• Keratinocyte: a type of skin cell; hyperproliferation (accelerated growth) of these cells leads to development of psoriasis lesions.
  • Keratolytic: an agent that promotes the shedding of the epidermis at regular intervals.
  • Lesion: patch of skin affected by psoriasis.
  • Linkage: identification of genes that may be linked because they reside on the same chromosome
  • Lupus (systemic lupus erythematosus, or SLE): a chronic disease that can cause inflammation, pain, and tissue damage throughout the body. Lupus is an autoimmune disease, in which a person's immune system attacks its own tissues as though they were foreign substances.
  • Macrophage: also called an "antigen-presenting cell," macrophages destroy foreign antigens and initiate T cell formation.
  • Mapping: Determination of the relative positions of genes on a DNA molecule (chromosome or plasmid) and of the distance, in linkage units or physical units, between them. In psoriasis research, scientists narrow their search for disease-related genes by looking for distinct sequences of base pairs ("markers") that seem to pass through family members in connection ("linked") with a genetic disease. Candidate genes that are linked to the marker can then be tested one by one.
  • Marker: gene with a known location on a chromosome; used as a point of reference when doing linkage analysis.
  • Monoclonal antibody (MAb): antibodies created with biotechnology techniques in laboratories. MAbs are highly specific and "recognize" and target only one molecule, such as a receptor, or antigen.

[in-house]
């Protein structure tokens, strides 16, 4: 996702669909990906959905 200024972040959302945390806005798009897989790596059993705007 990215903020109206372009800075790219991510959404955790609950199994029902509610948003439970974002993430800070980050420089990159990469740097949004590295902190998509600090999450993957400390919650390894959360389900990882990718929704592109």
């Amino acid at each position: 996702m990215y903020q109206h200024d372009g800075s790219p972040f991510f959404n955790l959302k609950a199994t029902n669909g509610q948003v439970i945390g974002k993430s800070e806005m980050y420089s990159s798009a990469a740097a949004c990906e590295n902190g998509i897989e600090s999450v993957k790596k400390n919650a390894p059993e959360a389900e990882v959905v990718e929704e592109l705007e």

• Multiple sclerosis (MS): a chronic neurological disease that involves the central nervous system-specifically the brain, spinal cord, and optic nerves. MS can cause problems with muscle control and strength, vision, balance, sensation, and mental functions.
  • Plaque: a scaly patch formed on the skin by psoriasis. Can be used interchangeably with "lesion."
  • Psoriasis: Psoriasis is a chronic, noncontagious genetic disease of the immune system that prompts skin cells to regenerate too quickly, causing red, scaly lesions that crack and bleed. It often affects the elbows, knees, scalp and torso but can appear anywhere on the body.
  • Psoriatic arthritis: Psoriatic arthritis is an inflammatory disease which causes pain, stiffness and swelling in and around the joints. Ten percent to 30 percent of people with psoriasis also develop psoriatic arthritis.
  • Receptor: structures on the surface of cells that serve as docking sites for other cells or signaling molecules to relay information or trigger a reaction.
  • Remission: The period during which the symptoms of a disease decrease or subside.
  • Rheumatoid arthritis (RA): a relatively common disease of the joints where the membranes or tissues (synovial membranes) lining the joints become inflamed (synovitis). Over time, the inflammation may destroy the joint tissues, leading to disability.
  • T cells: cells that either initiate the immune response (helper T cells) or actively target and destroy cells perceived as foreign (killer T cells).
  • T-cell receptors: molecules on the surface of T cells that are the sites for macrophages to "present" antigens to the T cell and trigger an immune response.
  • Tumor necrosis factor (TNF): a protein in the body involved in inflammatory processes. When overproduced in the body, it also damages tissue in and around the joints of people with psoriatic arthritis.
  • Ulcerative colitis: an inflammatory bowel disease (IBD) that causes inflammation and sores (ulcers) in the lining of the large intestine.
  • White blood cell: cells that help the body fight infection and disease.
Resource: WebMD